Given a force structure designed to provide the most cost-effective possible defence against armed invasion or attack, the allocation of resources to peripheral objectives should be assessed through a comparison of benefits and avoidable costs. Avoidable cost is the cost associated with meeting the peripheral objective that would not be incurred as part of the core objective.
The concept of avoidable cost may be illustrated by considering the case of international peacekeeping operations. The avoidable cost of such operations includes the cost of maintaining forces in the field rather than in barracks, and additional payments to troops on active service, but it does not include the basic wages of the troops or the cost of equipment that would have been used in any case. Any benefits accruing to the core defence objective, such as training benefits, should be offset against avoidable cost.
The balance between benefits and avoidable costs may be achieved by requiring external funding for peripheral objectives. For example, if increased costs of domestic defence procurement are justified on industry policy grounds, the defence budget should be based on least-cost procurement with the avoidable costs of domestic procuremen being funded by subsidies from an industry department. Similarly, the use of defence forces to achieve foreign policy objectives should be funded by the Department of Foreign Affairs and Trade, which would have an incentive to ensure that the same objectives could not be met at lower cost, for example through civilian aid.
Although similar arrangements have been applied to other government agencies, it seems doubtful that such a radical reform would be applied to the defence forces. Hence, it will be necessary to design internal budgeting procedures to implement an appropriate distinction between core and peripheral objectives.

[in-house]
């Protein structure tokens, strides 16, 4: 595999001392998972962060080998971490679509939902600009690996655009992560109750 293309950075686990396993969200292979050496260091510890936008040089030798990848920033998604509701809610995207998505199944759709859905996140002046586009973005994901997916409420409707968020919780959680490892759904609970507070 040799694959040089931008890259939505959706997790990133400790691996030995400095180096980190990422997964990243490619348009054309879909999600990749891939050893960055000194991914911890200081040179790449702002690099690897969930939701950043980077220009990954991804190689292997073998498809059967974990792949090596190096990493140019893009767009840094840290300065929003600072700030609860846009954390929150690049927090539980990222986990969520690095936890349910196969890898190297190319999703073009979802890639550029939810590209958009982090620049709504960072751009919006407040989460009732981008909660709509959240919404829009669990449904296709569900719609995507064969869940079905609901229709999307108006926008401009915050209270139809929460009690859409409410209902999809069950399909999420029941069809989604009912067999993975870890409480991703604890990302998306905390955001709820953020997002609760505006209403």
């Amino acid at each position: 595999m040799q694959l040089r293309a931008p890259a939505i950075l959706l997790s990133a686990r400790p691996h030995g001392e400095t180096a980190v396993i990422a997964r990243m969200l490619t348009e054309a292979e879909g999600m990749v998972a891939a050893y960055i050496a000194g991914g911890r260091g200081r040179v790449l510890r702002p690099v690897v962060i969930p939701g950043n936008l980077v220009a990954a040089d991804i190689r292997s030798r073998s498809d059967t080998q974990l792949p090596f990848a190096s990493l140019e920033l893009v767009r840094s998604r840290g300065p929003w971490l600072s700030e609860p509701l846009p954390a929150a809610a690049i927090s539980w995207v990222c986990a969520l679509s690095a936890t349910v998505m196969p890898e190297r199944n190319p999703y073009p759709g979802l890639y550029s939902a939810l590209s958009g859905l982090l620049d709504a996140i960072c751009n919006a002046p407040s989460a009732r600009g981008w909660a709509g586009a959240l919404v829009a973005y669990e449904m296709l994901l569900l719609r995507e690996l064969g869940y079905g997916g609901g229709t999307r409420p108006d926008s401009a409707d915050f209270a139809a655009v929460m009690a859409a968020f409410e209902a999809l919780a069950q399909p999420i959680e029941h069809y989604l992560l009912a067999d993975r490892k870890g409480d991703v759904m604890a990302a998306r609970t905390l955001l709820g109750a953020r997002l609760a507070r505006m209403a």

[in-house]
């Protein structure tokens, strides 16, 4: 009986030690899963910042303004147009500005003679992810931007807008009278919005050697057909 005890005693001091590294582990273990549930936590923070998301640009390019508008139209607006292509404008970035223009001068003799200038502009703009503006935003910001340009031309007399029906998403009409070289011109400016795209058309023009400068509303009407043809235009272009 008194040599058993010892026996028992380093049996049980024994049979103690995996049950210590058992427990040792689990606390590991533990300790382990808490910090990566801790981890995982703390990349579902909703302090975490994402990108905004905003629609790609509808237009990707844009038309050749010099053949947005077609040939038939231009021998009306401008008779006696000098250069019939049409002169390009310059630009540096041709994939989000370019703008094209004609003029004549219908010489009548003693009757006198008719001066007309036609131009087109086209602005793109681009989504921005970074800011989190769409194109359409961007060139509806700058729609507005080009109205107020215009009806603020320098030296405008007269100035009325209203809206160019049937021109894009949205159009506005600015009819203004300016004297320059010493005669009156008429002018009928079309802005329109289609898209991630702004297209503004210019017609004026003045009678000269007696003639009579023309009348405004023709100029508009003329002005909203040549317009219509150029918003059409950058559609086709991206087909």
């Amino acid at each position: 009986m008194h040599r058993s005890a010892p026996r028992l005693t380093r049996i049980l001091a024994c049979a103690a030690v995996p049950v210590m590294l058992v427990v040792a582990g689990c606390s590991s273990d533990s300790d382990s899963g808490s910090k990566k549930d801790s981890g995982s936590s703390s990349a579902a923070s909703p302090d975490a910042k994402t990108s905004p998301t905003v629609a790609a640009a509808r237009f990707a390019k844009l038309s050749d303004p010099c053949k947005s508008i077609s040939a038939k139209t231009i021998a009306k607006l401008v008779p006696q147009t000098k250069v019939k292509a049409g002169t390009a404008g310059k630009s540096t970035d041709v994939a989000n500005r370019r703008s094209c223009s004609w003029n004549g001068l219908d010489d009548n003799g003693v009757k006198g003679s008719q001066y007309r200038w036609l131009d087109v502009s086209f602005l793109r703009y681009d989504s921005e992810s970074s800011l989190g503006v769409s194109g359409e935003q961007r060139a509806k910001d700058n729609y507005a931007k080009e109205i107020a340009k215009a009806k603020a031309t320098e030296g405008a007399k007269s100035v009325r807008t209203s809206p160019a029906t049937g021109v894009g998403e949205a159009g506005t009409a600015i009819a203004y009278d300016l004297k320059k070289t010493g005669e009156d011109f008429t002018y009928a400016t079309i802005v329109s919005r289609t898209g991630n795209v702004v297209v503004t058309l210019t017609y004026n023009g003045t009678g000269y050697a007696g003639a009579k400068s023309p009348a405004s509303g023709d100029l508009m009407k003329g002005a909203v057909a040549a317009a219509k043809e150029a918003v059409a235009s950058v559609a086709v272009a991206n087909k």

The approach recommended here would entail a gradual reduction in the capacity to pursue peripheral objectives. Nevertheless, the need to maintain significant armed forces even during periods like the present, when there is no threat of invasion in the near future, implies that there will be frequently be a capacity to allocate defence force resources to peripheral objectives at low avoidable cost. Thus, for example, it should be possible to make contributions to international peacekeeping forces on appropriate occasions.
Implications for Defence Expenditure
As Defence Review 2000 makes clear, the maintenance of a multi-objective defence force would require a substantial increase in expenditure. On the other hand, current expenditure is more than sufficient to achieve the core objective of defending Australia for the immediate future. Even if, as projected, the costs of defence technology rise over time, it should be possible to reorient expenditure to the core defence objective at the expense of a gradual diminution of capacity to pursue peripheral objectives. The observation that:
If it was decided that Defence should take a narrower focus on maintaining the capabilities needed only to defeat credible attacks on our territory, then it is possible that these limited goals could be achieved from within the current level of funding (Defence Review 2000)
should form the basis of defence planning.
The core defence budget should be maintained as a constant proportion of GDP, while peripheral objectives should be funded from appropriate non-defence sources.
There is a chronic gap between the objectives governments wish to pursue and the revenue resources available to pursue those objectives. If growing needs in new areas are to be met, it will frequently necessary to sacrifice lower-priority objectives that may have been affordable in the past. In all areas of public expenditure, it is necessary to distinguish between core and peripheral objectives and to set expenditure priorities accordingly.
Australia is in no position to undertake greatly increased defence expenditure in order to pursue objectives unrelated to the core function of defending Australia against armed attack. Future defence policy should be based on this single clear objective.